Archived project

Alcator C-Mod research

Goal: Turbulence measurements (phase contrast imaging and reflectometry)
Lower hybrid control system

Date: 1 November 2002 - 31 July 2005

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Project log

J. Rice
added 2 research items
Experimental observations of driven and intrinsic rotation in tokamak plasmas are reviewed. For momentum sources, there is direct drive from neutral beam injection, lower hybrid and ion cyclotron range of frequencies waves (including mode conversion flow drive), as well as indirect j×B forces from fast ion and electron orbit shifts, and toroidal magnetic field ripple loss. Counteracting rotation drive are sinks, such as from neutral drag and toroidal viscosity. Many of these observations are in agreement with the predictions of neo-classical theory while others are not, and some cases of intrinsic rotation remain puzzling. In contrast to particle and heat fluxes which depend on the relevant diffusivity and convection, there is an additional term in the momentum flux, the residual stress, which can act as the momentum source for intrinsic rotation. This term is independent of the velocity or its gradient, and its divergence constitutes an intrinsic torque. The residual stress, which ultimately responds to the underlying turbulence, depends on the confinement regime and is a complicated function of collisionality, plasma shape, and profiles of density, temperature, pressure and current density. This leads to the rich intrinsic rotation phenomenology. Future areas of study include integration of these many effects, advancement of quantitative explanations for intrinsic rotation and development of strategies for velocity profile control.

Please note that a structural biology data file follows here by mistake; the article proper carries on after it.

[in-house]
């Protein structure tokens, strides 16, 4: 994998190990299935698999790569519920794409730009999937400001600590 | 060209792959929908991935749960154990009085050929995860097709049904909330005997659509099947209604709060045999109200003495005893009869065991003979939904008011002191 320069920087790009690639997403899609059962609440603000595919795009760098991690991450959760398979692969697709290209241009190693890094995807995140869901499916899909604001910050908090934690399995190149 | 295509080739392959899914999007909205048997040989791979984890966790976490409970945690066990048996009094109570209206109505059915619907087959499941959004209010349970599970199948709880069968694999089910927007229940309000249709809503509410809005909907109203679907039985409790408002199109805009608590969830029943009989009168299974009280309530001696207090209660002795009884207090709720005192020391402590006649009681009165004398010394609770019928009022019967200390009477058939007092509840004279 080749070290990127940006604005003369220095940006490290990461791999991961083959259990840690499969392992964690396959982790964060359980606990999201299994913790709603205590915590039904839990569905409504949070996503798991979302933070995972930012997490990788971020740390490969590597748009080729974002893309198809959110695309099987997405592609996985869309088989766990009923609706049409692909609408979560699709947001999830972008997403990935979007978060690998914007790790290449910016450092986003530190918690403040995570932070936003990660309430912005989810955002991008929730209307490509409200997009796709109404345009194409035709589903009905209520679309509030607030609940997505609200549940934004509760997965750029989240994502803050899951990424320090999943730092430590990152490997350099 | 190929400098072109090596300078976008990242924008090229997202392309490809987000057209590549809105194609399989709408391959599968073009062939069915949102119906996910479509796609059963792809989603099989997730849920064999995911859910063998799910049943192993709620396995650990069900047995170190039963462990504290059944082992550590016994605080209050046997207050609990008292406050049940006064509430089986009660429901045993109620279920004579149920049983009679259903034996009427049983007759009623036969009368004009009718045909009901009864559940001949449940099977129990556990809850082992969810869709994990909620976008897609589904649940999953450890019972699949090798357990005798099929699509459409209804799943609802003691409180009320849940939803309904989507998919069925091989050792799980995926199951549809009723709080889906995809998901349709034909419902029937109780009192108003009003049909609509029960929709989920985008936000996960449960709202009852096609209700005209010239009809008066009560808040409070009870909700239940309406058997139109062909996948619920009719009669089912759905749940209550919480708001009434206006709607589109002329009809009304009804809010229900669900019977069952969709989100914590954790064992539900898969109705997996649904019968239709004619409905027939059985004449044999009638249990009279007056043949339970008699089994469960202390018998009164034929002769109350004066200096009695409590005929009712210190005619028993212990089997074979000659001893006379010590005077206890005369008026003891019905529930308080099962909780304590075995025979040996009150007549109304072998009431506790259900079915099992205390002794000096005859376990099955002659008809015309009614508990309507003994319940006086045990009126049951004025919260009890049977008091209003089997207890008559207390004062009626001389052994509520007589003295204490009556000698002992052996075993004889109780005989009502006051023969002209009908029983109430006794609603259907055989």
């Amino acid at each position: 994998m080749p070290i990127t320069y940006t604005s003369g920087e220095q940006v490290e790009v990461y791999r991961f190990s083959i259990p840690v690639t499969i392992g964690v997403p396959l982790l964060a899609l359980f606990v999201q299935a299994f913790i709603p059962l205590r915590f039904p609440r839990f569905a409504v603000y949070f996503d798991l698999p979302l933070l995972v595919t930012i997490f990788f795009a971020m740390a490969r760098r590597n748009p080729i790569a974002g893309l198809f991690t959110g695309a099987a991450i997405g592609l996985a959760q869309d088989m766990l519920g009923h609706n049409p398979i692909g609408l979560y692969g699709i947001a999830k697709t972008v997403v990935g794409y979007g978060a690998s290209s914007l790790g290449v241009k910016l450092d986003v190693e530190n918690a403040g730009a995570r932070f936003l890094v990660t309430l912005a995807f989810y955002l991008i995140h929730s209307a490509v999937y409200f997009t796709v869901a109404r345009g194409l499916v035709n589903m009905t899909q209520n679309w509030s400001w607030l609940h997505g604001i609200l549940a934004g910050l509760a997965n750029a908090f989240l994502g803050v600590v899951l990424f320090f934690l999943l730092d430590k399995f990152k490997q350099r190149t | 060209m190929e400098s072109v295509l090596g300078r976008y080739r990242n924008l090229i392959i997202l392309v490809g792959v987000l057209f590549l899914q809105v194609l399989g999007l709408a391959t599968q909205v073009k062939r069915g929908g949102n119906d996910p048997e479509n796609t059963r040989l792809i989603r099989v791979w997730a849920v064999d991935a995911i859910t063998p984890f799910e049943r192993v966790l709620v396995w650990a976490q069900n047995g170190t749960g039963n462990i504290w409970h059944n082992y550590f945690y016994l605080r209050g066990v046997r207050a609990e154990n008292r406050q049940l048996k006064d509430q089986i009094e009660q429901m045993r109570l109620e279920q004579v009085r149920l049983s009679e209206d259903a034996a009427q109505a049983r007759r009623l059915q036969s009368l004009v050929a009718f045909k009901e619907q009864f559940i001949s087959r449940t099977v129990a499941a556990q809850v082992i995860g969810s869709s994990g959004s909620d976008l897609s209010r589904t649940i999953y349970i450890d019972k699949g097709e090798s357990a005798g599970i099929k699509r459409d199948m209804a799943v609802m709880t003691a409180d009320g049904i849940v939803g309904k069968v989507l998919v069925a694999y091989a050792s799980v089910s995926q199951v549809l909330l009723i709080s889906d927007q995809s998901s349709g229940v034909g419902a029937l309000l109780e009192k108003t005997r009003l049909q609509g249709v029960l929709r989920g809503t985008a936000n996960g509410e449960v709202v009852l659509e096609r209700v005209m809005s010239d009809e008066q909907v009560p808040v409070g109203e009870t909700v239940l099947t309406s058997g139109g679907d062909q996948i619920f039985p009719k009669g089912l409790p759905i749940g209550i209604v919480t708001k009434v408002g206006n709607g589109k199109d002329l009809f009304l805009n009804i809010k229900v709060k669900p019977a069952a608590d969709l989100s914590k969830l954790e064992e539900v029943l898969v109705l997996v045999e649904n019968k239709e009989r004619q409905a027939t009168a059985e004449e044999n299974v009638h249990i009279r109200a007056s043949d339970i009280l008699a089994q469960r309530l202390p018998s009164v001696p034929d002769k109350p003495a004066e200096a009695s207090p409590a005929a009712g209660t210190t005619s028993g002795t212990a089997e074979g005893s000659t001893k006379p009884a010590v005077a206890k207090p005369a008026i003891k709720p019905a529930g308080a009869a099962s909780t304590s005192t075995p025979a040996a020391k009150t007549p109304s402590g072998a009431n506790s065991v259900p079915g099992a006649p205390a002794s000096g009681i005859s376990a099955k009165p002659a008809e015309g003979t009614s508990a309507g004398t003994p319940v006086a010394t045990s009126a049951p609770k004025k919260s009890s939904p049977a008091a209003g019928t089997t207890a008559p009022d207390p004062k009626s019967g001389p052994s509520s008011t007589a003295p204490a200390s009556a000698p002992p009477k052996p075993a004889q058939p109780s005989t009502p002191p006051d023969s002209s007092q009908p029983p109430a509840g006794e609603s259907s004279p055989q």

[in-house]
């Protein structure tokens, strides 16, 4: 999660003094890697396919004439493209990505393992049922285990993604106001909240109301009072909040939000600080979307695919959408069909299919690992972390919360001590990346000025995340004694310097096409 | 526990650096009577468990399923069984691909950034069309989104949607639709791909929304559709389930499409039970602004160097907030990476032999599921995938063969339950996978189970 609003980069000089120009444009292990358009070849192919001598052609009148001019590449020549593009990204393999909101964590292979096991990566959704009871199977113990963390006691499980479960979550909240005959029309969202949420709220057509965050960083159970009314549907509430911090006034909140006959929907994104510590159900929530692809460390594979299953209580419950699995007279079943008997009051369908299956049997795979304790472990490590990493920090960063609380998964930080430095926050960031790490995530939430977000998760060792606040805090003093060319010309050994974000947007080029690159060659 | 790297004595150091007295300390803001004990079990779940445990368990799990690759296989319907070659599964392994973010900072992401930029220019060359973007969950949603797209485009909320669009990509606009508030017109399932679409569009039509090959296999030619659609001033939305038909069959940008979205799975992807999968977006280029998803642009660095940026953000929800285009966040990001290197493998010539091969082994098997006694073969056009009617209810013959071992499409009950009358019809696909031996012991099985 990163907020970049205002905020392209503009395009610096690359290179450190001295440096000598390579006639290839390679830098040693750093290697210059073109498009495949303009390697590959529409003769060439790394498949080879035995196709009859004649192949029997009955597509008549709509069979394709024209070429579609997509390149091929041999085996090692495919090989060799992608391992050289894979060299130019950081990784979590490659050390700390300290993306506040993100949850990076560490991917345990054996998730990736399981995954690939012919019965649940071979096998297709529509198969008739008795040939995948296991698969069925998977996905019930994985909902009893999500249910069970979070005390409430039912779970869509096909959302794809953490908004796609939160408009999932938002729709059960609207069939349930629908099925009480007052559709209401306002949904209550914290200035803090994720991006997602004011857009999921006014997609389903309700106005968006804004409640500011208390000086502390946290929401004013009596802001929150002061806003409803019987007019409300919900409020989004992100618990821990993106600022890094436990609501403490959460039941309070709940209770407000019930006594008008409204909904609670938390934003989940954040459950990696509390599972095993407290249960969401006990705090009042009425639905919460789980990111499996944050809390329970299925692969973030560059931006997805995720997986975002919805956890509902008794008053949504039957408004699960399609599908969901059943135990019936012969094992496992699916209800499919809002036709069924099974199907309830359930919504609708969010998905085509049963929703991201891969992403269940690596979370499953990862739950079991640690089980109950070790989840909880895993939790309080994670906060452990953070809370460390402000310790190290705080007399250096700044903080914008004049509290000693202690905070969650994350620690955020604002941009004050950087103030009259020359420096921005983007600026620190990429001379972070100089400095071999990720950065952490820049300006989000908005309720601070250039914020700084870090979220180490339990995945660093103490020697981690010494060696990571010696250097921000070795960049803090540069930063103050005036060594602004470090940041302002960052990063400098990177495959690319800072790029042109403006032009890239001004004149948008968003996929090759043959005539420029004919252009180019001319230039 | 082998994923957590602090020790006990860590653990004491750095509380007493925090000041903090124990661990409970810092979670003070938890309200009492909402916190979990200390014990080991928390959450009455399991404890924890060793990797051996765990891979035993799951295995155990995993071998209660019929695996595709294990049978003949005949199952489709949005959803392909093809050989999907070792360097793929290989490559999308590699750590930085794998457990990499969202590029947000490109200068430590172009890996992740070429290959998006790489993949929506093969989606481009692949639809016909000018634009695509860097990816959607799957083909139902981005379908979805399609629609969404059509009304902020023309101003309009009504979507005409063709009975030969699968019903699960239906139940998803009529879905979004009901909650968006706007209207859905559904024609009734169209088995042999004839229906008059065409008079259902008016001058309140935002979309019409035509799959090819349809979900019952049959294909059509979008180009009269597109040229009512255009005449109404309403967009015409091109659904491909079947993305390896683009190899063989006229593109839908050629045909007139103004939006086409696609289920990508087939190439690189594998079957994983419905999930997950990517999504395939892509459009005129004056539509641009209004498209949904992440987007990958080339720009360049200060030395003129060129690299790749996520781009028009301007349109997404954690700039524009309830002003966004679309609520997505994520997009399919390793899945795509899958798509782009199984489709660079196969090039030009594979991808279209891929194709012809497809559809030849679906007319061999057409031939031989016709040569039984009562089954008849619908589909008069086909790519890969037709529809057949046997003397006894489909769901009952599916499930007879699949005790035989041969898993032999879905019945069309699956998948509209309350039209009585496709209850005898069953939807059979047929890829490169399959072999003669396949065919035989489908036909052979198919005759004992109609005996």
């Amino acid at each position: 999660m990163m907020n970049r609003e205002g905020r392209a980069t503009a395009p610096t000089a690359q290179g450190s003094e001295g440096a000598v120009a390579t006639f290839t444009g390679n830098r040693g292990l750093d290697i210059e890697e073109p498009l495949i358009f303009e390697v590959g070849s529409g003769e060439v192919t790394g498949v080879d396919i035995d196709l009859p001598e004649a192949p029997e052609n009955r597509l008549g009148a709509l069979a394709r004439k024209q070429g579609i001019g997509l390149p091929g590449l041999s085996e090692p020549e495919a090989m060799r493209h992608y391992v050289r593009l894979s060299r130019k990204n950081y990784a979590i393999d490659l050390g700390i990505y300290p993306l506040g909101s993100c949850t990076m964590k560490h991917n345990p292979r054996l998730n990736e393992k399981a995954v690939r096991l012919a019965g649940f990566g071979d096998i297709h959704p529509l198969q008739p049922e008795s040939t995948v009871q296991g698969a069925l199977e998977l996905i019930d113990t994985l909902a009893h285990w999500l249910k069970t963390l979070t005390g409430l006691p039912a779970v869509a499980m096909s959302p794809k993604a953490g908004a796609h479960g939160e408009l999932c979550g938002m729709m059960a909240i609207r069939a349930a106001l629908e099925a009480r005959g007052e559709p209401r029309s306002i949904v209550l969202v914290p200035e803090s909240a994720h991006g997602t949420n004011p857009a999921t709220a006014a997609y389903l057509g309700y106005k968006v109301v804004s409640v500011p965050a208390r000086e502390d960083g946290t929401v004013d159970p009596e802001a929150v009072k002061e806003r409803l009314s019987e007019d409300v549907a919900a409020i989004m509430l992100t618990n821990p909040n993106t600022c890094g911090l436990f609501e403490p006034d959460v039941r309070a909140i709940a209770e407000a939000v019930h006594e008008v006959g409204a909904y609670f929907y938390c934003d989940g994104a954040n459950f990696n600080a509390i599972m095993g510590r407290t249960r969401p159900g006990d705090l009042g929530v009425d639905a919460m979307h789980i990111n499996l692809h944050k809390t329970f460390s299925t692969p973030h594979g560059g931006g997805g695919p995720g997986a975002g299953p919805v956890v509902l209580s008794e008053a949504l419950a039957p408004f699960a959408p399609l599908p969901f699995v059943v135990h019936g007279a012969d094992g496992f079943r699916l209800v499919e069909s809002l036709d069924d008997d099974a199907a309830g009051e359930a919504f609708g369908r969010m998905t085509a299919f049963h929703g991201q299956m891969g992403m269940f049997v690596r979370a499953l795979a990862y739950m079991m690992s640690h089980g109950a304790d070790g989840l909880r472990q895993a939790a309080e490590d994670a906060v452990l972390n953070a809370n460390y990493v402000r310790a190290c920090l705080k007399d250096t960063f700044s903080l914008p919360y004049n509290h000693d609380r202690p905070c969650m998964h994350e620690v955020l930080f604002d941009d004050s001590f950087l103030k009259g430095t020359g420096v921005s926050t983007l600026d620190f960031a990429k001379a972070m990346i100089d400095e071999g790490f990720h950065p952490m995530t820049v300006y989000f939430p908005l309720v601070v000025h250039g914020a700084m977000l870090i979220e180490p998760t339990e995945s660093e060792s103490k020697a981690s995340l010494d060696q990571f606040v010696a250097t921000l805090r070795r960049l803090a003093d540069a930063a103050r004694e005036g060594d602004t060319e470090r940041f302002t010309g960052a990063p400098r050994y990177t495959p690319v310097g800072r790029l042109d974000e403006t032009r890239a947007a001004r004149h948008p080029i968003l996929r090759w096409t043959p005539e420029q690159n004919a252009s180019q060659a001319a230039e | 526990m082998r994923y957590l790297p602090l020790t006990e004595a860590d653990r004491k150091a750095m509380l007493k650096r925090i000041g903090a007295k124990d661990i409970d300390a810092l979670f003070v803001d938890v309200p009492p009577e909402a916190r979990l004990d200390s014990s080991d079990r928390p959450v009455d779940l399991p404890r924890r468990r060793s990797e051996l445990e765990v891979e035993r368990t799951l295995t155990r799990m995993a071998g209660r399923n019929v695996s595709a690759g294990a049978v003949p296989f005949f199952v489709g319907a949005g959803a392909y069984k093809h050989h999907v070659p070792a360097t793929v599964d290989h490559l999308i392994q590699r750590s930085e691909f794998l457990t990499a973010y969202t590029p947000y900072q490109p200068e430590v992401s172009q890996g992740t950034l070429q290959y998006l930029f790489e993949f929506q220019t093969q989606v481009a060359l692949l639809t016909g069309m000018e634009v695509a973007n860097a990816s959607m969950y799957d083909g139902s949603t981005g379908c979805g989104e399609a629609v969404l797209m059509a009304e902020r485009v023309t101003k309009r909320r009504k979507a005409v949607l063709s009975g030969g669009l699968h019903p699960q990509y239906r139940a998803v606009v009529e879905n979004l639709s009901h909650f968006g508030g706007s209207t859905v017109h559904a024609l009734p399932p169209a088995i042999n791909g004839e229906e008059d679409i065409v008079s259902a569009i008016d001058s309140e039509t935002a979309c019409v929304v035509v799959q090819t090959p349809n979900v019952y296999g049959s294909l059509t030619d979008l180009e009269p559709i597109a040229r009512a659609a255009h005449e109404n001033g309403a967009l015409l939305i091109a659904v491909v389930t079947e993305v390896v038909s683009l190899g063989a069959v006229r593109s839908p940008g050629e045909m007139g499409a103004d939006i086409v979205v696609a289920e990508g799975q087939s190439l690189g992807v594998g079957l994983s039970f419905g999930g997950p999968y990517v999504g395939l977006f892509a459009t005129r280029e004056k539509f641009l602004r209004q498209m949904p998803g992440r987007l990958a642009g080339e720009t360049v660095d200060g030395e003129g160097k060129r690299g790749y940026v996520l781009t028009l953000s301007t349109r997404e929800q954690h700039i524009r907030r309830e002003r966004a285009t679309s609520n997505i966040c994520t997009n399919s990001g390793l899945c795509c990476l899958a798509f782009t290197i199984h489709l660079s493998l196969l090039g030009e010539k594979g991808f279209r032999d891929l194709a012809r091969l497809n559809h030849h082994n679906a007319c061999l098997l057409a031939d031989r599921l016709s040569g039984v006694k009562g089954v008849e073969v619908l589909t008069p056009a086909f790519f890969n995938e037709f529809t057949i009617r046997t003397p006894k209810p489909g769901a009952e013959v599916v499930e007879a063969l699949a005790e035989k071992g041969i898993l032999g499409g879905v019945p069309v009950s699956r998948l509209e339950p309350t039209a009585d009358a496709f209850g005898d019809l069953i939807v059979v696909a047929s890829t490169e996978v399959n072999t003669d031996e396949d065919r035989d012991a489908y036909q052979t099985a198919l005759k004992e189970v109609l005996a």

X-ray spectra in the wavelength range from 2.70 to 2.76 Å from xenon (Z = 54) in near neon-like charge states have been observed in Alcator C-Mod tokamak plasmas. The 3D (2p⁶ − (2p⁵)3/23d5/2, 2720.4 mÅ) and 3F (2p⁶ − (2p⁵)1/23s1/2, 2729.0 mÅ) transitions from neon-like Xe⁴⁴⁺ have been identified, along with nearby Na-, Mg- and Al-like satellites. The intensity ratio of 3D to the Mg-like satellite near 2.74 Å increases strongly with electron temperature in the range from 3 to 4 keV.